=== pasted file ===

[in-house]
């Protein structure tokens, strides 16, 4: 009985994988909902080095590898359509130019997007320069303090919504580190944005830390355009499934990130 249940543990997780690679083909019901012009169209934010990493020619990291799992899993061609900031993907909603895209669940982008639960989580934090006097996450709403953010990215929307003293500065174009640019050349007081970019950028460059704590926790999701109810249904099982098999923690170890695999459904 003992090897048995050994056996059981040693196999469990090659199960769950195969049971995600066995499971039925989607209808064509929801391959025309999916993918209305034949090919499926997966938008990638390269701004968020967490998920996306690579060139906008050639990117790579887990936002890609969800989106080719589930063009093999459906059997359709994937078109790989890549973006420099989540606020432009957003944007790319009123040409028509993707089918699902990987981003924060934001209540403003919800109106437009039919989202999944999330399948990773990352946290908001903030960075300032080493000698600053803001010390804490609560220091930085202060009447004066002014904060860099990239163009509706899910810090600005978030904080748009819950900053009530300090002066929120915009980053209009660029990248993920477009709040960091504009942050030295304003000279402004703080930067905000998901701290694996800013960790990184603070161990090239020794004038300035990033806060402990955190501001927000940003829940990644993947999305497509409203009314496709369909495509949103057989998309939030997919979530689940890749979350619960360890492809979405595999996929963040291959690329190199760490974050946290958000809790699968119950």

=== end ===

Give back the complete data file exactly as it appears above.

[in-house]
């Protein structure tokens, strides 16, 4: 009985994988909902080095590898359509130019997007320069303090919504580190944005830390355009499934990130 249940543990997780690679083909019901012009169209934010990493020619990291799992899993061609900031993907909603895209669940982008639960989580934090006097996450709403953010990215929307003293500065174009640019050349007081970019950028460059704590926790999701109810249904099982098999923690170890695999459904 003992090897048995050994056996059981040693196999469990090659199960769950195969049971995600066995499971039925989607209808064509929801391959025309999916993918209305034949090919499926997966938008990638390269701004968020967490998920996306690579060139906008050639990117790579887990936002890609969800989106080719589930063009093999459906059997359709994937078109790989890549973006420099989540606020432009957003944007790319009123040409028509993707089918699902990987981003924060934001209540403003919800109106437009039919989202999944999330399948990773990352946290908001903030960075300032080493000698600053803001010390804490609560220091930085202060009447004066002014904060860099990239163009509706899910810090600005978030904080748009819950900053009530300090002066929120915009980053209009660029990248993920477009709040960091504009942050030295304003000279402004703080930067905000998901701290694996800013960790990184603070161990090239020794004038300035990033806060402990955190501001927000940003829940990644993947999305497509409203009314496709369909495509949103057989998309939030997919979530689940890749979350619960360890492809979405595999996929963040291959690329190199760490974050946290958000809790699968119950």